# Change of variables for double integral

Problem: Using the change of variables $$x=\sqrt2u-\sqrt\frac{2}{3}v,y=\sqrt2u+\sqrt\frac{2}{3}v$$ Calculate the double integral $$\iint_Rx^4-2x^3y+3x^2y^2-2xy^3+y^4dA$$ where $$R$$ is the region bound by $$x^2-xy+y^2=2$$.

My work so far: The Jacobian is fairly trivial: $$\frac{4}{\sqrt3}$$

The region $$R$$ becomes $$(\sqrt2u-\sqrt\frac{2}{3}v)^2-(\sqrt2u-\sqrt\frac{2}{3}v)(\sqrt2u+\sqrt\frac{2}{3}v)+(\sqrt2u+\sqrt\frac{2}{3}v)^2=2$$$$\rightarrow2u^2+2v^2=2$$$$\rightarrow u^2+v^2=1$$ which is the unit disk. And after a lengthy calculation, I believe $$x^4-2x^3y+3x^2y^2-2xy^3+y^4$$$$\rightarrow \frac{8}{3}(-3u^4+6u^2v^2+v^2)$$ So we have $$\iint_S\frac{8}{3}(-3u^4+6u^2v^2+v^2)\frac{4}{\sqrt3} \ du \ dv$$ where $$S$$ is the unit disk. Now what to do? I tried proceeding using polar coordinates, but didn't find it an easy integral to compute. Am I just very bad at polar coordinates, or is there another way? Or have I miscalculated somewhere?

• WA does not agree with your integrand function. May 9, 2019 at 15:27

We can save a lot of pain and get the correct answer by completing the square:

\begin{align} x^4-2x^3 y+3x^2y^2-2xy^3+y^4 &= (x-y)^4 + 2x^3 y -3x^2 y^2 +2x y^3 \end{align}

Pull a common factor $$xy$$ out of the leftover terms and complete the square again:

\begin{align} &= (x-y)^4 + xy(2x^2 -3x y +2 y^2) \\ &= (x-y)^4 + xy(\sqrt{2}x-\sqrt{2}y)^2 + (xy)^2\\ &= (x-y)^4 + 2 xy(x-y)^2 + (xy)^2 \end{align}

This is a sum of squares:

\begin{align} &= ((x-y)^2 + xy)^2 \end{align}

Substituting in terms of $$u$$ and $$v$$ is now easy:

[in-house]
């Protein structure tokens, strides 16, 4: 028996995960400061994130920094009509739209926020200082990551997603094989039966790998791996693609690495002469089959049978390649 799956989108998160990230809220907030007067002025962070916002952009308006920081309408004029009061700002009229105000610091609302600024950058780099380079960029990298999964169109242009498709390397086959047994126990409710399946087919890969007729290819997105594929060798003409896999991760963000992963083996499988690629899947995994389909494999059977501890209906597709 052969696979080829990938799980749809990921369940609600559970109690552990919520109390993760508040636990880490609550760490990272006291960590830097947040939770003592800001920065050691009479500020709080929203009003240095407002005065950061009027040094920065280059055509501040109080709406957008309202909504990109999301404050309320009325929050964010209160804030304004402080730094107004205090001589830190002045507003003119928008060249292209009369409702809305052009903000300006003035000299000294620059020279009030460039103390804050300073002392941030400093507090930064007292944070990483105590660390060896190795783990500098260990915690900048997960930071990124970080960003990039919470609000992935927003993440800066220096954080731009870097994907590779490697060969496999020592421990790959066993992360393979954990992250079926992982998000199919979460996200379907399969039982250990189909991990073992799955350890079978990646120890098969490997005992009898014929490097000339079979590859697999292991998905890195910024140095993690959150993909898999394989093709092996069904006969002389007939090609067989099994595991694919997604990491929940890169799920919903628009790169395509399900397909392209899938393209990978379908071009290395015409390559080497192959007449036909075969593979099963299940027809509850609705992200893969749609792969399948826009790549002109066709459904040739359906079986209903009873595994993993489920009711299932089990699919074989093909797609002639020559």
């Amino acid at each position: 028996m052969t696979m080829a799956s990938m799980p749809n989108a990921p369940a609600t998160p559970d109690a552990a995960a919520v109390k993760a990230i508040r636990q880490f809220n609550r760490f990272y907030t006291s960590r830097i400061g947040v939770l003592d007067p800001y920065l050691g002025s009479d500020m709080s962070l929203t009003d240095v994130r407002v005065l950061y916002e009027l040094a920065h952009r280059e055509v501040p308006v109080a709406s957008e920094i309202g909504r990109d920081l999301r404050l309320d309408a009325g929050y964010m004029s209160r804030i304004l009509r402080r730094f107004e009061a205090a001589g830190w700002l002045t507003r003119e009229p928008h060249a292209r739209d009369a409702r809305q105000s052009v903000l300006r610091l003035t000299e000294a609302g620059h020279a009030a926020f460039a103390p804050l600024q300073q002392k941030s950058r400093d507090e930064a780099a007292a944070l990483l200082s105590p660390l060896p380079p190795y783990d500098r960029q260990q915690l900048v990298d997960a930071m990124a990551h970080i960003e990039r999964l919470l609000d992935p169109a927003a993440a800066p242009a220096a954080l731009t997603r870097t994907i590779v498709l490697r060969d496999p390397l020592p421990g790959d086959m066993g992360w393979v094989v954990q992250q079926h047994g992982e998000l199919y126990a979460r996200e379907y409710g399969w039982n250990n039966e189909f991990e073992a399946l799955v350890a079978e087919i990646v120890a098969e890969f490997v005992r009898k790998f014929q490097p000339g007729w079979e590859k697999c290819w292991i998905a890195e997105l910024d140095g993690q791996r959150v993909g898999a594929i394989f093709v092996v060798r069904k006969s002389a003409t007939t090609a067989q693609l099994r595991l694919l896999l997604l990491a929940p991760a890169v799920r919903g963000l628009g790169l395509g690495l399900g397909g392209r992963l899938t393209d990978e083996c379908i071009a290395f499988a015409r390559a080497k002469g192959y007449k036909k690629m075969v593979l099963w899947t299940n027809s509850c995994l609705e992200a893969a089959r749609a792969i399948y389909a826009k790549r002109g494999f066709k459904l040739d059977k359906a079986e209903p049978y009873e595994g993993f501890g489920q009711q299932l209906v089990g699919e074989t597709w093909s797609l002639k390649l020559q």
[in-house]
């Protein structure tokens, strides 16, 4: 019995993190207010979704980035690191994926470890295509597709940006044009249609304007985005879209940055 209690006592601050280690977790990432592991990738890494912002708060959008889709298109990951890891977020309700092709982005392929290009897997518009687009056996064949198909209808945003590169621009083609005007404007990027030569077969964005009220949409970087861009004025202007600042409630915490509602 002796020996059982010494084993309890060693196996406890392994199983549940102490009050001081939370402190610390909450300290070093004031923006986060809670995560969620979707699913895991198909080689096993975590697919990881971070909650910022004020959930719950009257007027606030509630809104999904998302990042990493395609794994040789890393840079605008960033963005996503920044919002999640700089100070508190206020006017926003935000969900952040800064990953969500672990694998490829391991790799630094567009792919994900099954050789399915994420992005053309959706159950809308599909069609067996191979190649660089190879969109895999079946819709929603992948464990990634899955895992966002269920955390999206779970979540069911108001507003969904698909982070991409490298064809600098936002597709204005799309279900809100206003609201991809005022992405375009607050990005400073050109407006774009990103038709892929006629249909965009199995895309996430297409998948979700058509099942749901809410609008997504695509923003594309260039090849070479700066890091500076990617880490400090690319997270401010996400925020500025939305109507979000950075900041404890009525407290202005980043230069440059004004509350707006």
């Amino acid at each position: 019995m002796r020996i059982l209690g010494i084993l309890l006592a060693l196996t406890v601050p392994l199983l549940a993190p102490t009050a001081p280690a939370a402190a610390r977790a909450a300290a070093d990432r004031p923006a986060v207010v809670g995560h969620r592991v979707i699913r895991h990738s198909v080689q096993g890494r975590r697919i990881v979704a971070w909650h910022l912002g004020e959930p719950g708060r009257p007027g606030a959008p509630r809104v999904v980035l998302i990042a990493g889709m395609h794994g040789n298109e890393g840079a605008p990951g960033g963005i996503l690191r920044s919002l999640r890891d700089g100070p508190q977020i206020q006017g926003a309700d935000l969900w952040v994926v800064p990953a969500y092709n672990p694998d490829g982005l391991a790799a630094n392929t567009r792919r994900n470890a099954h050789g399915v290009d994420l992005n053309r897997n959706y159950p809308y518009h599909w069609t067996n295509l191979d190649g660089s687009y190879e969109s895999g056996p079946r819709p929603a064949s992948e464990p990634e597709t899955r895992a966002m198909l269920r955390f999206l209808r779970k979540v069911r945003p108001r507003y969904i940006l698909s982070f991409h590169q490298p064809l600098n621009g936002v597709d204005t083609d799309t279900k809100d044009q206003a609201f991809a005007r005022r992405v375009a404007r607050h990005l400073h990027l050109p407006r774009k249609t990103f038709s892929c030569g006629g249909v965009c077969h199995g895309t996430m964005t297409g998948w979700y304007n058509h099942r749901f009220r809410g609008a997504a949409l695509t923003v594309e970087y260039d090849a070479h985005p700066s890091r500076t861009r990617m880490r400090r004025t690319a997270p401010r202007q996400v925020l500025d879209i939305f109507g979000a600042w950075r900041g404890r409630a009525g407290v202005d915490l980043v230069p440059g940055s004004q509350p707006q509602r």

\begin{align} &= ((-2\sqrt{\frac{2}{3}}v)^2 + 2u^2 -\frac{2}{3}v^2)^2\\ &= 4(v^2 + u^2)^2 \end{align}

and now polar coordinates is easy to do.

Moral of the story: always look for repeated opportunities to complete the square when we have funny polynomials like the one you linked (ie. looks almost exactly like the polynomials appearing in the binomial theorem). Or maybe just in any case in multivariable calculus.

A comment disputes some of your coefficients, but note that $$\iint_S u^k v^l dudv=\frac{1}{k+l+2}\int_0^{2\pi}\cos^k\theta\sin^l\theta d\theta,$$so you only need to know $$\int_0^{2\pi}\cos^4\theta d\theta=\frac14\int_0^{2\pi}(1+\cos2\theta)^2d\theta=\frac14\int_0^{2\pi}(1+2\cos2\theta+\cos^22\theta)d\theta=\frac{3\pi}{4}$$(and similarly $$\int_0^{2\pi}\cos^4\theta d\theta=\frac{3\pi}{4}$$) and$$\int_0^{2\pi}\cos^2\theta \sin^2\theta d\theta=\frac14\int_0^{2\pi}\sin^22\theta d\theta=\frac{\pi}{4}.$$For each of these calculations, I use the fact that $$\cos^2\phi,\,\sin^2\phi$$ both average to $$\frac12$$.